Despite comprehensive multidisciplinary candidacy assessments to determine appropriateness for solid organ transplantation, limitations persist in identifying candidates at risk of adverse outcomes. Frailty measures may help inform candidacy evaluation. Our main objective was to create a solid organ transplant frailty index (FI), using the cumulative deficits model, from data routinely collected during candidacy assessments. Secondary objectives included creating a social vulnerability index (SVI) from assessment data and evaluating associations between the FI and assessment, waitlist, and posttransplant outcomes.
Methods: In this retrospective cohort study of solid organ transplant candidates from Toronto General Hospital, cumulative deficits FI and SVI were created from data collected during candidacy evaluations for consecutive kidney, heart, liver, and lung transplant candidates. Regression modeling measured associations between the FI and transplant listing, death or removal from the transplant waitlist, and survival after waitlist placement.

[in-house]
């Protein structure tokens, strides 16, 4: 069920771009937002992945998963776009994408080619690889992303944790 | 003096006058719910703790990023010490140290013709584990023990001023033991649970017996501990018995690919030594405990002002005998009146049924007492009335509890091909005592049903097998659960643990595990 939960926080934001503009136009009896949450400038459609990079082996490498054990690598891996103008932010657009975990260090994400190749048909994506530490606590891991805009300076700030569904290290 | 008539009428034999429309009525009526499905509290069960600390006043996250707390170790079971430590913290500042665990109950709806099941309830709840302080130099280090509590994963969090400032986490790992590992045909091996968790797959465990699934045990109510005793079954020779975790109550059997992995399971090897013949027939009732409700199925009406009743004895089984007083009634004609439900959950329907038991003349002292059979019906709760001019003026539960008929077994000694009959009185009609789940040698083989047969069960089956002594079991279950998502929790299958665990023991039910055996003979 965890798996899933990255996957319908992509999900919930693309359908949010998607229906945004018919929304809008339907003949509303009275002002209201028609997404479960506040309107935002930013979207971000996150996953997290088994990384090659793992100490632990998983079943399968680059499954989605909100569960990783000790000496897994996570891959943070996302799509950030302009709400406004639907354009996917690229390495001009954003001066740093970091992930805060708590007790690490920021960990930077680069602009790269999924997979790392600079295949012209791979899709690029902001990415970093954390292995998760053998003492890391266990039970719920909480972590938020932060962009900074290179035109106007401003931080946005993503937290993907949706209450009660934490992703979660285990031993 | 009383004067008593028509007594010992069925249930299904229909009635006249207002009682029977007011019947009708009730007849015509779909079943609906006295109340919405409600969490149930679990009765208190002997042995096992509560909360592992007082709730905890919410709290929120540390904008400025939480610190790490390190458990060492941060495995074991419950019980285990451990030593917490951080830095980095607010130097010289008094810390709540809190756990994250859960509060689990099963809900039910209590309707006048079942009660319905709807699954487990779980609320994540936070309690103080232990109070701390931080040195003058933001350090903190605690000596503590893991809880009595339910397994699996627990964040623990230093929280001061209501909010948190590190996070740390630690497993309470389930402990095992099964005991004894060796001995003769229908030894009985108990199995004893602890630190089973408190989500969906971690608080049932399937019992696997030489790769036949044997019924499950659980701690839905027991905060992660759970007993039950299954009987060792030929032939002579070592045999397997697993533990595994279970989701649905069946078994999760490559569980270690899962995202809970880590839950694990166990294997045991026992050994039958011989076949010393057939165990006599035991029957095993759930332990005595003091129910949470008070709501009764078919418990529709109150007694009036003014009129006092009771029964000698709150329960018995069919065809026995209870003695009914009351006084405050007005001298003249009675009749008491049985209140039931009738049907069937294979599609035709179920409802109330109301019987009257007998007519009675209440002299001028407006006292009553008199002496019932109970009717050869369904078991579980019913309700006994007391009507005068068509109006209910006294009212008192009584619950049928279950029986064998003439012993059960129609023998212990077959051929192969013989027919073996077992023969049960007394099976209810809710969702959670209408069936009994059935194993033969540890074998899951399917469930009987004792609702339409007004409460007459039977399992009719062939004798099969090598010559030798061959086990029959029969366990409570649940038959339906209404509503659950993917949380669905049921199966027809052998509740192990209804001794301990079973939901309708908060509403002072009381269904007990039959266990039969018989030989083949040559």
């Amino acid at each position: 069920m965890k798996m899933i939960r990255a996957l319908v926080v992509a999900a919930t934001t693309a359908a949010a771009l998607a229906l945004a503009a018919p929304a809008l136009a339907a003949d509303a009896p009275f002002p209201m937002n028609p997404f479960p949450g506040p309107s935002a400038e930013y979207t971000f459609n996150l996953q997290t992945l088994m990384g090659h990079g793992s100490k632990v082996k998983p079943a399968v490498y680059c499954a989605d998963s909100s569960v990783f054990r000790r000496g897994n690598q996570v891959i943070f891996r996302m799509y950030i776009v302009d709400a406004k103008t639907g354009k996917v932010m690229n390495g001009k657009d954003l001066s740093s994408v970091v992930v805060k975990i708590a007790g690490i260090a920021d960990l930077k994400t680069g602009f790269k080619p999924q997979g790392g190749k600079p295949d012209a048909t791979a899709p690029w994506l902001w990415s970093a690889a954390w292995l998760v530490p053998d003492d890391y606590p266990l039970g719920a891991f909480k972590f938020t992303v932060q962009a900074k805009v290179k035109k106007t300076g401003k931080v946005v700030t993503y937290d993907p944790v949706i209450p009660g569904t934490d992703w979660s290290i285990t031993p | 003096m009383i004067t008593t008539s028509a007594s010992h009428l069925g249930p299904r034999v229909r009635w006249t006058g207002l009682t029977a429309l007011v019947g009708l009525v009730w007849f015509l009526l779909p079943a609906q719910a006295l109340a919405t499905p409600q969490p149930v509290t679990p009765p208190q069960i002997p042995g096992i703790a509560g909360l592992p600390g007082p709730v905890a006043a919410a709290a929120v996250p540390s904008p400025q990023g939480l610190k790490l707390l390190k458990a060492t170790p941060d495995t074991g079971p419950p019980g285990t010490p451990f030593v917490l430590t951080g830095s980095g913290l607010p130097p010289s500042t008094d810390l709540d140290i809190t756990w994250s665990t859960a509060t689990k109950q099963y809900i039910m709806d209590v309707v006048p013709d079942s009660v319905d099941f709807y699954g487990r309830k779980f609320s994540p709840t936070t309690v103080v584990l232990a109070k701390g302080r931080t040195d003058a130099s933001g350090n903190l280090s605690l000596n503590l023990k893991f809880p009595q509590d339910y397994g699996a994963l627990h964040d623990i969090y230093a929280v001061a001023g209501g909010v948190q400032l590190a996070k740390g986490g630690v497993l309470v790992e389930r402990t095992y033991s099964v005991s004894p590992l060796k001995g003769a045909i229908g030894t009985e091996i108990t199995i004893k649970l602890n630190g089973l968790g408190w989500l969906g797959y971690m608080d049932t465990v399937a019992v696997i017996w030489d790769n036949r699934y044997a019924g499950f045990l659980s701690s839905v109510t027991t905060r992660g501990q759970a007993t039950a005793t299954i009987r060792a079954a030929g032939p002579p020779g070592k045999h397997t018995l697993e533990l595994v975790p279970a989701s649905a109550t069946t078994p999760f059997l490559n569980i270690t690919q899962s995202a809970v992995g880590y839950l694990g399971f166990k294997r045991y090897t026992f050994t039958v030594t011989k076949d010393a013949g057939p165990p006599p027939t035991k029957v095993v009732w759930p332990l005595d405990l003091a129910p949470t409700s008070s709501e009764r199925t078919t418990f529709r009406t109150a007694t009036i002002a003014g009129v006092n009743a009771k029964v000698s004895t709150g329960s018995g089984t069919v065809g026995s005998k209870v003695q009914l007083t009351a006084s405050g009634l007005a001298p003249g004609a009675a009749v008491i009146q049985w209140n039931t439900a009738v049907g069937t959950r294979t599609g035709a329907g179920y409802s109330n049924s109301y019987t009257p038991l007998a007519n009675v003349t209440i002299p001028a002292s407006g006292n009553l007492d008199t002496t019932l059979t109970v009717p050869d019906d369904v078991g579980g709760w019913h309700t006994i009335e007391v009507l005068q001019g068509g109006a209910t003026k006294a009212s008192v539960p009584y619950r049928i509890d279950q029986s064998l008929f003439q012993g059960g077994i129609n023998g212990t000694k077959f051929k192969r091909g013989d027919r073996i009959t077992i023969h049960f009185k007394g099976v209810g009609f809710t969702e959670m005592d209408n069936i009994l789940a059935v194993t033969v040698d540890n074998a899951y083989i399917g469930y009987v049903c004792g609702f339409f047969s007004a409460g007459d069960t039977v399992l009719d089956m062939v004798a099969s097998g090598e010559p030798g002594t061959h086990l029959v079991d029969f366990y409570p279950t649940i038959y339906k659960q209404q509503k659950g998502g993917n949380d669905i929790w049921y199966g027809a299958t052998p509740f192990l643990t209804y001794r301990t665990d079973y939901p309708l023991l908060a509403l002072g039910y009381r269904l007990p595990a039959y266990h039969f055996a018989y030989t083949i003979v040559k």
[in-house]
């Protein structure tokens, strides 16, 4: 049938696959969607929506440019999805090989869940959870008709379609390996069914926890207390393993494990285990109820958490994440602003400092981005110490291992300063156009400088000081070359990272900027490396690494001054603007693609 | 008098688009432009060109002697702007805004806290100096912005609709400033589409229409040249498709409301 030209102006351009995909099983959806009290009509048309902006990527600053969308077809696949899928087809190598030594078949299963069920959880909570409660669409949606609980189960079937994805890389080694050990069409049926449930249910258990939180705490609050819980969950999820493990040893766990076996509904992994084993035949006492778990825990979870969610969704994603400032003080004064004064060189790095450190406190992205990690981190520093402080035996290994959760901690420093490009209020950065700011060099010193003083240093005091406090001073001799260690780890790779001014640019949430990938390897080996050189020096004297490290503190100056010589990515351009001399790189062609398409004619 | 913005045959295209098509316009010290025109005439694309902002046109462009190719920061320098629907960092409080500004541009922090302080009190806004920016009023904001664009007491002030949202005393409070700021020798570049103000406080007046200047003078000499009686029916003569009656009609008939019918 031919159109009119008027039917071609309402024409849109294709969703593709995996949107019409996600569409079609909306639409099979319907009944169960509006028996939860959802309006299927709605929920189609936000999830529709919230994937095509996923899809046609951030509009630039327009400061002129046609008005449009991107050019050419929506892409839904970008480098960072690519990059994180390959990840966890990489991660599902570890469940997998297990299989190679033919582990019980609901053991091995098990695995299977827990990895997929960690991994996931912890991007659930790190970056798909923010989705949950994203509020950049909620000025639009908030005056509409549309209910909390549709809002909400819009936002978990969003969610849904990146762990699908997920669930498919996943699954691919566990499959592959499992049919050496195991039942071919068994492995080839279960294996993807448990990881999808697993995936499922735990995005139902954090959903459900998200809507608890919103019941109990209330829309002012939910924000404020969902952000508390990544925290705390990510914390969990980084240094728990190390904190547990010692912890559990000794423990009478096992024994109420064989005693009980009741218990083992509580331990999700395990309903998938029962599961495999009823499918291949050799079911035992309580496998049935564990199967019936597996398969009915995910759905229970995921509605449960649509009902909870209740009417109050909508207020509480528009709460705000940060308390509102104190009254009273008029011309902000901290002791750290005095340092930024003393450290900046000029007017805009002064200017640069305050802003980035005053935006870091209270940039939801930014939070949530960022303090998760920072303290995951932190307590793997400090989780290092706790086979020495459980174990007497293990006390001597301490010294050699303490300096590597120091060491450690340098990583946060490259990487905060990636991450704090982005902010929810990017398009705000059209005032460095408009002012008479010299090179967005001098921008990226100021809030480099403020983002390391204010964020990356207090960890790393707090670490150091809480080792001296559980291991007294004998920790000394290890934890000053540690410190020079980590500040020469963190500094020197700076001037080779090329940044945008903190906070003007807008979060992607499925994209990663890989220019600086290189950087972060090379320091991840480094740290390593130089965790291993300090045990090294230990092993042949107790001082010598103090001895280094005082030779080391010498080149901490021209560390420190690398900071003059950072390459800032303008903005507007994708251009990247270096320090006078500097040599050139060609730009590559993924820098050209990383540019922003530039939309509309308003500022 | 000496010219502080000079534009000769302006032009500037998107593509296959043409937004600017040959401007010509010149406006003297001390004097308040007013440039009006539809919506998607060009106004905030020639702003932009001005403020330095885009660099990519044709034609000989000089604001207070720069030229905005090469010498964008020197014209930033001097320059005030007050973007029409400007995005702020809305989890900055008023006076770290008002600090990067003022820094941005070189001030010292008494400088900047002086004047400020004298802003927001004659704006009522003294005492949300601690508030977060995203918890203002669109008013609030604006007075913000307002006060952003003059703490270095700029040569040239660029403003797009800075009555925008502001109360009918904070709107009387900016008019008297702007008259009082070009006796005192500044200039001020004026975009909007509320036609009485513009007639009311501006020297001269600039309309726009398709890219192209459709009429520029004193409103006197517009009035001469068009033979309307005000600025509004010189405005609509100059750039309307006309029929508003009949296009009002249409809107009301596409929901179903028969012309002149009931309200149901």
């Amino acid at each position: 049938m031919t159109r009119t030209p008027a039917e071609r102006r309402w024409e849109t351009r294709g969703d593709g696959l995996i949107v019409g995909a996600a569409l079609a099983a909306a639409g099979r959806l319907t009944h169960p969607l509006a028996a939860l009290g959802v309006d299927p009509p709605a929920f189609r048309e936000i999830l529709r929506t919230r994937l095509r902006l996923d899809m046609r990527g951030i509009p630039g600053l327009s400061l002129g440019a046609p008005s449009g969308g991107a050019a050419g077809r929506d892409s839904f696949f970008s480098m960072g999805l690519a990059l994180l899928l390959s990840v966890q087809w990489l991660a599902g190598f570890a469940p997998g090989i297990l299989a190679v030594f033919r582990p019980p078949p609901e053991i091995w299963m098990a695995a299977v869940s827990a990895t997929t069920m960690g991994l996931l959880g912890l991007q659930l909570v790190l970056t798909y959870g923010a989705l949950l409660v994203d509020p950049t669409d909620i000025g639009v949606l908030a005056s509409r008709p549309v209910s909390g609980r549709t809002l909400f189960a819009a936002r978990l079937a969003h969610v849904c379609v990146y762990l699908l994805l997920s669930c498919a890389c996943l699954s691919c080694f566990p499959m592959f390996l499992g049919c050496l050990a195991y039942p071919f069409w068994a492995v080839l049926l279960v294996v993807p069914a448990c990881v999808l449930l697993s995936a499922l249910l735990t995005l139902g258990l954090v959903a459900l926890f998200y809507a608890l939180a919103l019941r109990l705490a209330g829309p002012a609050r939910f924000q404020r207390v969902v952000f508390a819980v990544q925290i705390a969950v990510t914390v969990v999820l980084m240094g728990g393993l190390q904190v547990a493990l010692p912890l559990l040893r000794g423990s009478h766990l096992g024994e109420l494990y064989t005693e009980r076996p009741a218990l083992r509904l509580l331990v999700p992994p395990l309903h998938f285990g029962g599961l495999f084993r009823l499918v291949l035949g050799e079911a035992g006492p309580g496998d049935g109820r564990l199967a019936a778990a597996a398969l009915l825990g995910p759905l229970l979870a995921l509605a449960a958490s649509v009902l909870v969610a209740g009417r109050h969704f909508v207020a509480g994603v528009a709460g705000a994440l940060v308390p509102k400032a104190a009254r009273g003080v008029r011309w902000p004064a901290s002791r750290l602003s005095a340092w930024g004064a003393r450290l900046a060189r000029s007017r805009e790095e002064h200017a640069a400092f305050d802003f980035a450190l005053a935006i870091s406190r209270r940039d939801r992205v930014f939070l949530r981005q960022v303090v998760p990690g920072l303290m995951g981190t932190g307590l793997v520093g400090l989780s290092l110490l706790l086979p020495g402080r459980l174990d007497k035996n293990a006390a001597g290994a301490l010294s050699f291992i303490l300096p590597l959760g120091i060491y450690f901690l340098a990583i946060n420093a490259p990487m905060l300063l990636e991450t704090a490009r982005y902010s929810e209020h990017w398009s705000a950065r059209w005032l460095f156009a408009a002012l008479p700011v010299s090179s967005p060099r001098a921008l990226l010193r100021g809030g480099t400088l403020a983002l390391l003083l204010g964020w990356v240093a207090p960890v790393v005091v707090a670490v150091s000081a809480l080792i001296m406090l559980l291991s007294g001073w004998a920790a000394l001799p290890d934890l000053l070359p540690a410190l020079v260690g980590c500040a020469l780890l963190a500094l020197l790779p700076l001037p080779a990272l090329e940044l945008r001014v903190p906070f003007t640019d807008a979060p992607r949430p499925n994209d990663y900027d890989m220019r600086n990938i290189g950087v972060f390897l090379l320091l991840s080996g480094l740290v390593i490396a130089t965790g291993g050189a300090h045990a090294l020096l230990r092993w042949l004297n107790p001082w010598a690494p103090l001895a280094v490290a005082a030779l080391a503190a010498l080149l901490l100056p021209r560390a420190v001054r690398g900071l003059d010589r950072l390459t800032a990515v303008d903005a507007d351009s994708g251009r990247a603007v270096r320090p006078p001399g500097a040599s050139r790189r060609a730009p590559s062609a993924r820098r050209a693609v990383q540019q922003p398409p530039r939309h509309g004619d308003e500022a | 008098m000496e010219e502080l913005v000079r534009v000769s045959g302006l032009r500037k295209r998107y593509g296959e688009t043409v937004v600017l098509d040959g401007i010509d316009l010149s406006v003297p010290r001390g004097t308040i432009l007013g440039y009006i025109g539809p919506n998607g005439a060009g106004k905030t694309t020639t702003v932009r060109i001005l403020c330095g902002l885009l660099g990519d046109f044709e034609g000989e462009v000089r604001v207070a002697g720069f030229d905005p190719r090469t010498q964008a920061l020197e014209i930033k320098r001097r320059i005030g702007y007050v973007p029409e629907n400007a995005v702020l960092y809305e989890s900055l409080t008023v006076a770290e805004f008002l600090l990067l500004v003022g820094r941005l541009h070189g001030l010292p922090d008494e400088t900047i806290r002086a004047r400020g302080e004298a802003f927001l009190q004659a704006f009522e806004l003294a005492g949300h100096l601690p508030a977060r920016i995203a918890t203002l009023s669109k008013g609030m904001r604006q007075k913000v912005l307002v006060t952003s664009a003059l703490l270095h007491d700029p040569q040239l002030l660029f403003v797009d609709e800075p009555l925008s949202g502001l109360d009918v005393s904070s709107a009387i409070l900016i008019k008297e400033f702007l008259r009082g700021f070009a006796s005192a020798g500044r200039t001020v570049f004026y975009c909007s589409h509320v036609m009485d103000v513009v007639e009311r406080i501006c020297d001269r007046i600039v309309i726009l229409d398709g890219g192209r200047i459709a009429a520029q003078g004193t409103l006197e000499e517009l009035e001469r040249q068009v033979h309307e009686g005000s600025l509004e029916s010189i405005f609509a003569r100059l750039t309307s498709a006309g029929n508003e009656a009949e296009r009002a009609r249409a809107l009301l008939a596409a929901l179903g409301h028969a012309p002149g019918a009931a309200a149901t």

Results: For 794 patients, 40 variable FI and 10 variable SVI were created (258 lung, 222 kidney, 201 liver, and 113 heart transplant candidates). The FI correlated with assessment outcomes; patients with medical contraindications (mean FI 0.35 ± 0.10) had higher FI scores than those listed (0.29 ± 0.09), P < 0.001. For listed patients, adjusted for age, sex, transplant type, and SVI, higher FI was associated with an increased risk of death (pretransplant or posttransplant) or delisting (hazard ratio 1.03 per 0.01 FI score, 95% confidence interval, 1.01-1.05, P = 0.01).
Conclusions: A cumulative deficits FI can be derived from routine organ transplant candidacy evaluations and may identify candidates at higher risk of adverse outcomes.
Copyright © 2021 The Author(s). Transplantation Direct. Published by Wolters Kluwer Health, Inc.